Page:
All of these are myths. The best source to learn about coronavirus symptoms, what to do if you’re sick, how it spreads, etc., is the CDC.
Get the facts about coronavirus right here.
COVID-19 and Your Finances
COVID-19, or coronavirus, is impacting countless areas of personal finance. Here are some things you can do to prepare for the economic collapse that’s coming.
Grow your emergency fund – Emergency funds aren’t sexy, but this crisis is a perfect example of why they’re necessary.
Most Americans can’t handle an emergency of $400. If that describes you, now is the time to start saving – if you’re able.
Find a way to cut $50 per month and start putting it into a savings account. CIT Bank is a perfect option to do this. They have a minimum balance of $100, and offer many features you’ll find in a local bank.
If you need ideas of how to save money, read our guide on how to lower your monthly bills.
Leave your 401(k) alone – Watching the stock market take such a significant hit is jarring and plays on our emotions. The temptation is to sell everything in your retirement accounts and wait out the storm.
I get it. I want to do the same thing, but it only locks in your losses. If you’re ten years or more away from retirement, you have ample time on your side.
Statistics show that those who sold during the 2008 stock market disaster largely held out of the upswing and lost out on one of the biggest opportunities in the post-crisis uptick.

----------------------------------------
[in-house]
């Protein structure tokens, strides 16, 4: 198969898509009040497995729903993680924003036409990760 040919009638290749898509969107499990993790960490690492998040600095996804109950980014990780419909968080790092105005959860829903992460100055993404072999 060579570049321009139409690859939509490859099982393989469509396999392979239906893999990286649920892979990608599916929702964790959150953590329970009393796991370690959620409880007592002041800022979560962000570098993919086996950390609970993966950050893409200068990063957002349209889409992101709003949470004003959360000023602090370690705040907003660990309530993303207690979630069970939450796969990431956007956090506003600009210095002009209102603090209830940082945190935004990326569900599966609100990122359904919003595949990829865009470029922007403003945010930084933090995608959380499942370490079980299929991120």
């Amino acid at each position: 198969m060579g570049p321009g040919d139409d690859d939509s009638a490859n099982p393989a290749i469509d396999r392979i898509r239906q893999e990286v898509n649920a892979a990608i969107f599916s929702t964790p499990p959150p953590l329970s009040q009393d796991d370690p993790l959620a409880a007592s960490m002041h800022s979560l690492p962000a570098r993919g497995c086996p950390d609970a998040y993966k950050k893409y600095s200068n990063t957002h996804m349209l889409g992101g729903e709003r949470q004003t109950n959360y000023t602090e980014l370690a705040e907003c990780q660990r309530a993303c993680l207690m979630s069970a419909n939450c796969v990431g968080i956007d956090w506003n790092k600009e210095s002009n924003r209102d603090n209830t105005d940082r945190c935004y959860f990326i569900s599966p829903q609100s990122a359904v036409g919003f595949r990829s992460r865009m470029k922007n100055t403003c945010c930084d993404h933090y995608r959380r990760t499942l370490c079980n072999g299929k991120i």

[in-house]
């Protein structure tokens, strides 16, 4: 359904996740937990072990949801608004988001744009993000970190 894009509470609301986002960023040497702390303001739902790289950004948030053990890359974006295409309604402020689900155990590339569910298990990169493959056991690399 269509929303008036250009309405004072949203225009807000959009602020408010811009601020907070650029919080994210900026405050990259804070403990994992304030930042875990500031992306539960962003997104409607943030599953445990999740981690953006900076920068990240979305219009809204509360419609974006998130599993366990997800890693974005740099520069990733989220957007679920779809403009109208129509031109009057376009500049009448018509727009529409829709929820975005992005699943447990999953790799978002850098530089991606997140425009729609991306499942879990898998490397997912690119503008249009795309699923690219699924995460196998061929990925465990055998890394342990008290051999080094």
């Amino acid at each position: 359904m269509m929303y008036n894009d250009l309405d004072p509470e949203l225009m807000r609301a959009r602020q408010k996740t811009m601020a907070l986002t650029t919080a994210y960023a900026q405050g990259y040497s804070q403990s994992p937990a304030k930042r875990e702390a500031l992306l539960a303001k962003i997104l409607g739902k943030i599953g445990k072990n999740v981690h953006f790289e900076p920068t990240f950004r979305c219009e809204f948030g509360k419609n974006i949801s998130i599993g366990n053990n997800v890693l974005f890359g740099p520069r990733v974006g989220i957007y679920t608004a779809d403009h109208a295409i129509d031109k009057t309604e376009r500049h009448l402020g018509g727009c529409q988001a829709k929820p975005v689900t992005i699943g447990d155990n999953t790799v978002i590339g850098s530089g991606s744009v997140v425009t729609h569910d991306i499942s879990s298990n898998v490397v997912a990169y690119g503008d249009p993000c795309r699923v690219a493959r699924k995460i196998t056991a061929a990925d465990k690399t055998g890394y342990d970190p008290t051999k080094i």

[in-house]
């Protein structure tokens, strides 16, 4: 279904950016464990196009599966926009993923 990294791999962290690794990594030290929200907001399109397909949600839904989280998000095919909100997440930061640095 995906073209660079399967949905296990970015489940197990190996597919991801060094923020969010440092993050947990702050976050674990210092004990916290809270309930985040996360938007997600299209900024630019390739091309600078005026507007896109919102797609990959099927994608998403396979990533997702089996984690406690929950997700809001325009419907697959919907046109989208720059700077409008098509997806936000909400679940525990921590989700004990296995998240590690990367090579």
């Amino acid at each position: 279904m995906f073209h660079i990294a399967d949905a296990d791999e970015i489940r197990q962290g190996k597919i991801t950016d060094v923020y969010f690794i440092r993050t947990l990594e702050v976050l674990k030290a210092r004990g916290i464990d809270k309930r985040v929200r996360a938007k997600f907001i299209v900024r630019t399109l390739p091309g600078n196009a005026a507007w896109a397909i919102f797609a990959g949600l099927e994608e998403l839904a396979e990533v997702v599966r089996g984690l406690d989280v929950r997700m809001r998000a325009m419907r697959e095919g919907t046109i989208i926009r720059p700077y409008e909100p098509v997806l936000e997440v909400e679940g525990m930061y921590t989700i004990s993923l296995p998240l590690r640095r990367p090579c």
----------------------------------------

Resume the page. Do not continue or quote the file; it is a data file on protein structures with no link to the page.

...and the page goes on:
This article from The Motley Fool provides excellent insight as to why selling your stocks during a crisis is not a good idea.
Look for ways to make extra income – We still don’t know how many people are going to lose work because of COVID-19. I know several people who are furloughed or laid off.
If you’re in that situation, and need help paying bills ASAP there are ways to make money from home. There are also income opportunities with limited human interaction.
Here are a few of the top posts from the site that provide ways to make extra money:
- 9 Best Delivery App Gigs to Make Extra Money
- 21 Real Ways to Make Money from Home
- How to Become A Virtual Assistant and Make $25+ Per Hour
- How to Teach English Online from Home: 5 Companies That Pay $15+ Per Hour
- 11 Legitimate Work-from-Home Jobs That Pay $20+ Per Hour
More people than ever are going to need food, groceries, and more delivered to them. Signing up with a delivery app could be a great way to keep money coming in to your bank account during this crisis.